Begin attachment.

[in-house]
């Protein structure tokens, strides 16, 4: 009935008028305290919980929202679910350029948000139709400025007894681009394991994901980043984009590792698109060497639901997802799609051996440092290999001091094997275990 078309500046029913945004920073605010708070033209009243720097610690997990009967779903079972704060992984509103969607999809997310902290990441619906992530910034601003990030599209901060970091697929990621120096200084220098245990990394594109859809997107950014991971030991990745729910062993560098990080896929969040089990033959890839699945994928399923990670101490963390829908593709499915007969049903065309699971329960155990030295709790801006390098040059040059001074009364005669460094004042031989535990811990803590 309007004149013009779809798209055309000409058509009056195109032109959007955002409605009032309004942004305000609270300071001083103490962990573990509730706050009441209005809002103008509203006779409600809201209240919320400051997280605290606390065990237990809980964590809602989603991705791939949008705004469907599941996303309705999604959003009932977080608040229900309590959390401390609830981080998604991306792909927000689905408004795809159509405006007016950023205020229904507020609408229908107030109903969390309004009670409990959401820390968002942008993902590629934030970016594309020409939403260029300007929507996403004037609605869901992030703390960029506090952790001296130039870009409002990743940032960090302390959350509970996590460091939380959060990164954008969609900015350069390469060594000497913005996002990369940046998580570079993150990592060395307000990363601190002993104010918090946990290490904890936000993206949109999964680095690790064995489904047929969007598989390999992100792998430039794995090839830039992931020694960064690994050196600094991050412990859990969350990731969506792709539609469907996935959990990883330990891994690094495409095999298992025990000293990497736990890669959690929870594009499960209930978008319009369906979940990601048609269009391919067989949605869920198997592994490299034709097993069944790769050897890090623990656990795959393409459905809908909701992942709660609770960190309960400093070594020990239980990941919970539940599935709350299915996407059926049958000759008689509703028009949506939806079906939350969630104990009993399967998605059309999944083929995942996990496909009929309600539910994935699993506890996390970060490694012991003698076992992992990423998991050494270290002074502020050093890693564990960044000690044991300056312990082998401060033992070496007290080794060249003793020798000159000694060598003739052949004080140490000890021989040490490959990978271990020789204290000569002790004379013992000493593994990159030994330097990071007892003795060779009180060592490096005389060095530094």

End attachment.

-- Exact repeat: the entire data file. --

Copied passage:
[in-house]
């Protein structure tokens, strides 16, 4: 009935008028305290919980929202679910350029948000139709400025007894681009394991994901980043984009590792698109060497639901997802799609051996440092290999001091094997275990 078309500046029913945004920073605010708070033209009243720097610690997990009967779903079972704060992984509103969607999809997310902290990441619906992530910034601003990030599209901060970091697929990621120096200084220098245990990394594109859809997107950014991971030991990745729910062993560098990080896929969040089990033959890839699945994928399923990670101490963390829908593709499915007969049903065309699971329960155990030295709790801006390098040059040059001074009364005669460094004042031989535990811990803590 309007004149013009779809798209055309000409058509009056195109032109959007955002409605009032309004942004305000609270300071001083103490962990573990509730706050009441209005809002103008509203006779409600809201209240919320400051997280605290606390065990237990809980964590809602989603991705791939949008705004469907599941996303309705999604959003009932977080608040229900309590959390401390609830981080998604991306792909927000689905408004795809159509405006007016950023205020229904507020609408229908107030109903969390309004009670409990959401820390968002942008993902590629934030970016594309020409939403260029300007929507996403004037609605869901992030703390960029506090952790001296130039870009409002990743940032960090302390959350509970996590460091939380959060990164954008969609900015350069390469060594000497913005996002990369940046998580570079993150990592060395307000990363601190002993104010918090946990290490904890936000993206949109999964680095690790064995489904047929969007598989390999992100792998430039794995090839830039992931020694960064690994050196600094991050412990859990969350990731969506792709539609469907996935959990990883330990891994690094495409095999298992025990000293990497736990890669959690929870594009499960209930978008319009369906979940990601048609269009391919067989949605869920198997592994490299034709097993069944790769050897890090623990656990795959393409459905809908909701992942709660609770960190309960400093070594020990239980990941919970539940599935709350299915996407059926049958000759008689509703028009949506939806079906939350969630104990009993399967998605059309999944083929995942996990496909009929309600539910994935699993506890996390970060490694012991003698076992992992990423998991050494270290002074502020050093890693564990960044000690044991300056312990082998401060033992070496007290080794060249003793020798000159000694060598003739052949004080140490000890021989040490490959990978271990020789204290000569002790004379013992000493593994990159030994330097990071007892003795060779009180060592490096005389060095530094």